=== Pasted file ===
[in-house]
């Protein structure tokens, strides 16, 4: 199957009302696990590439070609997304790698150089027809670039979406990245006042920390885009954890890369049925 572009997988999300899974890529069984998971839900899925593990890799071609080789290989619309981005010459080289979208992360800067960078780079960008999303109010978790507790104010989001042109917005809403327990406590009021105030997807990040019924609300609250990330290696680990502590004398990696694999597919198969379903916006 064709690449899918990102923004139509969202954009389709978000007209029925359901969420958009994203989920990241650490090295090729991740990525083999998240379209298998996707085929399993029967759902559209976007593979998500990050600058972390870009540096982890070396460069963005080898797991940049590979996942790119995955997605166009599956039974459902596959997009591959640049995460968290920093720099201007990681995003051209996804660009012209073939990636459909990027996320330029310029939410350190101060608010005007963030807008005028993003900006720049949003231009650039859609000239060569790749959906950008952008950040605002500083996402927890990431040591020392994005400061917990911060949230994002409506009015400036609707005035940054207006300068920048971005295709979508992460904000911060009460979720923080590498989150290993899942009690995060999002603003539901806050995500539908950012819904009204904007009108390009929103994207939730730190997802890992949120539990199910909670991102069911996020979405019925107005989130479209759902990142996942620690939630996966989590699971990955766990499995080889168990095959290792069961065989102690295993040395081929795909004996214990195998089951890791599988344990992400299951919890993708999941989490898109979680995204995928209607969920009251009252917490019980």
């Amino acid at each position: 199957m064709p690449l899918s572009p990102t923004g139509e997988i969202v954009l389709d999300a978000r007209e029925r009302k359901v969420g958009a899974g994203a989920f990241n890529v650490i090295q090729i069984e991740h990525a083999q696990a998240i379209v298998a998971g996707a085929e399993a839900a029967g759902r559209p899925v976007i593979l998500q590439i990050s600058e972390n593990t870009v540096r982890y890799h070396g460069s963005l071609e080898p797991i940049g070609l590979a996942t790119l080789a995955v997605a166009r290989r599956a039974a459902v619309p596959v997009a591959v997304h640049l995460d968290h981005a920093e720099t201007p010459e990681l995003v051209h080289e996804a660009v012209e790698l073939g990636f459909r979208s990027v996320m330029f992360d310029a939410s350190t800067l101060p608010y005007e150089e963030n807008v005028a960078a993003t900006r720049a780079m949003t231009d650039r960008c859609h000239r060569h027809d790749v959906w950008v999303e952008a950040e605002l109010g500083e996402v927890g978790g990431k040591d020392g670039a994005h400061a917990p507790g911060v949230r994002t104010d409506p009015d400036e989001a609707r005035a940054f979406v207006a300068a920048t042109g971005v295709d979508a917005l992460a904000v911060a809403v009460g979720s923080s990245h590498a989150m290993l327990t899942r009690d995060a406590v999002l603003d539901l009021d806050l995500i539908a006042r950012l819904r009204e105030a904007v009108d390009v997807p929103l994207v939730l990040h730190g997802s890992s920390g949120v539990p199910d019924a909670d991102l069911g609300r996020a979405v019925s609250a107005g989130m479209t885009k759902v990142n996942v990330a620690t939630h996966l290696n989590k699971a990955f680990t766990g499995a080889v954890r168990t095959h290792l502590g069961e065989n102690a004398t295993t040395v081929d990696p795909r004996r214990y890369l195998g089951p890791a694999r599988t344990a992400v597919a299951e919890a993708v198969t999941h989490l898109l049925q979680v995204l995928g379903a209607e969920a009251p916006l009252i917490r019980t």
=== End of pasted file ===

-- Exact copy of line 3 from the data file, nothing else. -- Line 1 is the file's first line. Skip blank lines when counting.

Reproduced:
């Amino acid at each position: 199957m064709p690449l899918s572009p990102t923004g139509e997988i969202v954009l389709d999300a978000r007209e029925r009302k359901v969420g958009a899974g994203a989920f990241n890529v650490i090295q090729i069984e991740h990525a083999q696990a998240i379209v298998a998971g996707a085929e399993a839900a029967g759902r559209p899925v976007i593979l998500q590439i990050s600058e972390n593990t870009v540096r982890y890799h070396g460069s963005l071609e080898p797991i940049g070609l590979a996942t790119l080789a995955v997605a166009r290989r599956a039974a459902v619309p596959v997009a591959v997304h640049l995460d968290h981005a920093e720099t201007p010459e990681l995003v051209h080289e996804a660009v012209e790698l073939g990636f459909r979208s990027v996320m330029f992360d310029a939410s350190t800067l101060p608010y005007e150089e963030n807008v005028a960078a993003t900006r720049a780079m949003t231009d650039r960008c859609h000239r060569h027809d790749v959906w950008v999303e952008a950040e605002l109010g500083e996402v927890g978790g990431k040591d020392g670039a994005h400061a917990p507790g911060v949230r994002t104010d409506p009015d400036e989001a609707r005035a940054f979406v207006a300068a920048t042109g971005v295709d979508a917005l992460a904000v911060a809403v009460g979720s923080s990245h590498a989150m290993l327990t899942r009690d995060a406590v999002l603003d539901l009021d806050l995500i539908a006042r950012l819904r009204e105030a904007v009108d390009v997807p929103l994207v939730l990040h730190g997802s890992s920390g949120v539990p199910d019924a909670d991102l069911g609300r996020a979405v019925s609250a107005g989130m479209t885009k759902v990142n996942v990330a620690t939630h996966l290696n989590k699971a990955f680990t766990g499995a080889v954890r168990t095959h290792l502590g069961e065989n102690a004398t295993t040395v081929d990696p795909r004996r214990y890369l195998g089951p890791a694999r599988t344990a992400v597919a299951e919890a993708v198969t999941h989490l898109l049925q979680v995204l995928g379903a209607e969920a009251p916006l009252i917490r019980t």